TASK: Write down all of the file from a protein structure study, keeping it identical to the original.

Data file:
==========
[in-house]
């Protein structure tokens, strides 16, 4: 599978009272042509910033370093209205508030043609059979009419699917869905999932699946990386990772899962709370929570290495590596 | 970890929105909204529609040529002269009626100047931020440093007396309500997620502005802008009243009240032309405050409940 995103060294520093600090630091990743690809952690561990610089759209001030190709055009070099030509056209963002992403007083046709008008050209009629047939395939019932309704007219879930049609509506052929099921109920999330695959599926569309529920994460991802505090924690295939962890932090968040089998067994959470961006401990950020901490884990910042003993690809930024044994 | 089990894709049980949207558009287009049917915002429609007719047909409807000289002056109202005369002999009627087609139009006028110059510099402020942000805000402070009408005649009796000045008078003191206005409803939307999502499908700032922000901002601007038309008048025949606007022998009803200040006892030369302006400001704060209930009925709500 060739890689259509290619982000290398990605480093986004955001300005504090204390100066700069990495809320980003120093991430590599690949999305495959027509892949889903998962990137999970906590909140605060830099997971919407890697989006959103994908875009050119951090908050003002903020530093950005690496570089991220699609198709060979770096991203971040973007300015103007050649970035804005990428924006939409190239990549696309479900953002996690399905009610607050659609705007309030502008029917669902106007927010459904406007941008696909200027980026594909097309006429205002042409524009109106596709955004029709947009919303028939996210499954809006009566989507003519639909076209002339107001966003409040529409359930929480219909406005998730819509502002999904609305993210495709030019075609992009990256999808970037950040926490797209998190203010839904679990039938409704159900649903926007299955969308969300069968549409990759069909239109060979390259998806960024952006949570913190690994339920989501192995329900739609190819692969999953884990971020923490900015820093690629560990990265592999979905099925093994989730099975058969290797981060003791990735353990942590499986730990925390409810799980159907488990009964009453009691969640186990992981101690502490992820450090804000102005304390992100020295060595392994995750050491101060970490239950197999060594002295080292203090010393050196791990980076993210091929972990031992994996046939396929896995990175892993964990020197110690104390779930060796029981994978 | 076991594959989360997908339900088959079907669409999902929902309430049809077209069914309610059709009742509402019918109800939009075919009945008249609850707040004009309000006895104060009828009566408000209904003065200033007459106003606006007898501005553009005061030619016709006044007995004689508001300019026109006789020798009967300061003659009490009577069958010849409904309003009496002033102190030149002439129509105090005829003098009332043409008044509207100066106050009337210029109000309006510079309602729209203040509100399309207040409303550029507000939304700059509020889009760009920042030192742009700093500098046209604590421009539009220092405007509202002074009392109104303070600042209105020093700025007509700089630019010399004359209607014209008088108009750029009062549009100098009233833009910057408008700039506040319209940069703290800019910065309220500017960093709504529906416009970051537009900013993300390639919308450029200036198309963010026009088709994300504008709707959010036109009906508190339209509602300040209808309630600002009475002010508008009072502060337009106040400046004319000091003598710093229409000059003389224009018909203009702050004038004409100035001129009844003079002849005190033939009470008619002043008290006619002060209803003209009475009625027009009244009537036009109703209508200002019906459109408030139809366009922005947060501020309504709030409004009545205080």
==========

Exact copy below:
[in-house]
């Protein structure tokens, strides 16, 4: 599978009272042509910033370093209205508030043609059979009419699917869905999932699946990386990772899962709370929570290495590596 | 970890929105909204529609040529002269009626100047931020440093007396309500997620502005802008009243009240032309405050409940 995103060294520093600090630091990743690809952690561990610089759209001030190709055009070099030509056209963002992403007083046709008008050209009629047939395939019932309704007219879930049609509506052929099921109920999330695959599926569309529920994460991802505090924690295939962890932090968040089998067994959470961006401990950020901490884990910042003993690809930024044994 | 089990894709049980949207558009287009049917915002429609007719047909409807000289002056109202005369002999009627087609139009006028110059510099402020942000805000402070009408005649009796000045008078003191206005409803939307999502499908700032922000901002601007038309008048025949606007022998009803200040006892030369302006400001704060209930009925709500 060739890689259509290619982000290398990605480093986004955001300005504090204390100066700069990495809320980003120093991430590599690949999305495959027509892949889903998962990137999970906590909140605060830099997971919407890697989006959103994908875009050119951090908050003002903020530093950005690496570089991220699609198709060979770096991203971040973007300015103007050649970035804005990428924006939409190239990549696309479900953002996690399905009610607050659609705007309030502008029917669902106007927010459904406007941008696909200027980026594909097309006429205002042409524009109106596709955004029709947009919303028939996210499954809006009566989507003519639909076209002339107001966003409040529409359930929480219909406005998730819509502002999904609305993210495709030019075609992009990256999808970037950040926490797209998190203010839904679990039938409704159900649903926007299955969308969300069968549409990759069909239109060979390259998806960024952006949570913190690994339920989501192995329900739609190819692969999953884990971020923490900015820093690629560990990265592999979905099925093994989730099975058969290797981060003791990735353990942590499986730990925390409810799980159907488990009964009453009691969640186990992981101690502490992820450090804000102005304390992100020295060595392994995750050491101060970490239950197999060594002295080292203090010393050196791990980076993210091929972990031992994996046939396929896995990175892993964990020197110690104390779930060796029981994978 | 076991594959989360997908339900088959079907669409999902929902309430049809077209069914309610059709009742509402019918109800939009075919009945008249609850707040004009309000006895104060009828009566408000209904003065200033007459106003606006007898501005553009005061030619016709006044007995004689508001300019026109006789020798009967300061003659009490009577069958010849409904309003009496002033102190030149002439129509105090005829003098009332043409008044509207100066106050009337210029109000309006510079309602729209203040509100399309207040409303550029507000939304700059509020889009760009920042030192742009700093500098046209604590421009539009220092405007509202002074009392109104303070600042209105020093700025007509700089630019010399004359209607014209008088108009750029009062549009100098009233833009910057408008700039506040319209940069703290800019910065309220500017960093709504529906416009970051537009900013993300390639919308450029200036198309963010026009088709994300504008709707959010036109009906508190339209509602300040209808309630600002009475002010508008009072502060337009106040400046004319000091003598710093229409000059003389224009018909203009702050004038004409100035001129009844003079002849005190033939009470008619002043008290006619002060209803003209009475009625027009009244009537036009109703209508200002019906459109408030139809366009922005947060501020309504709030409004009545205080």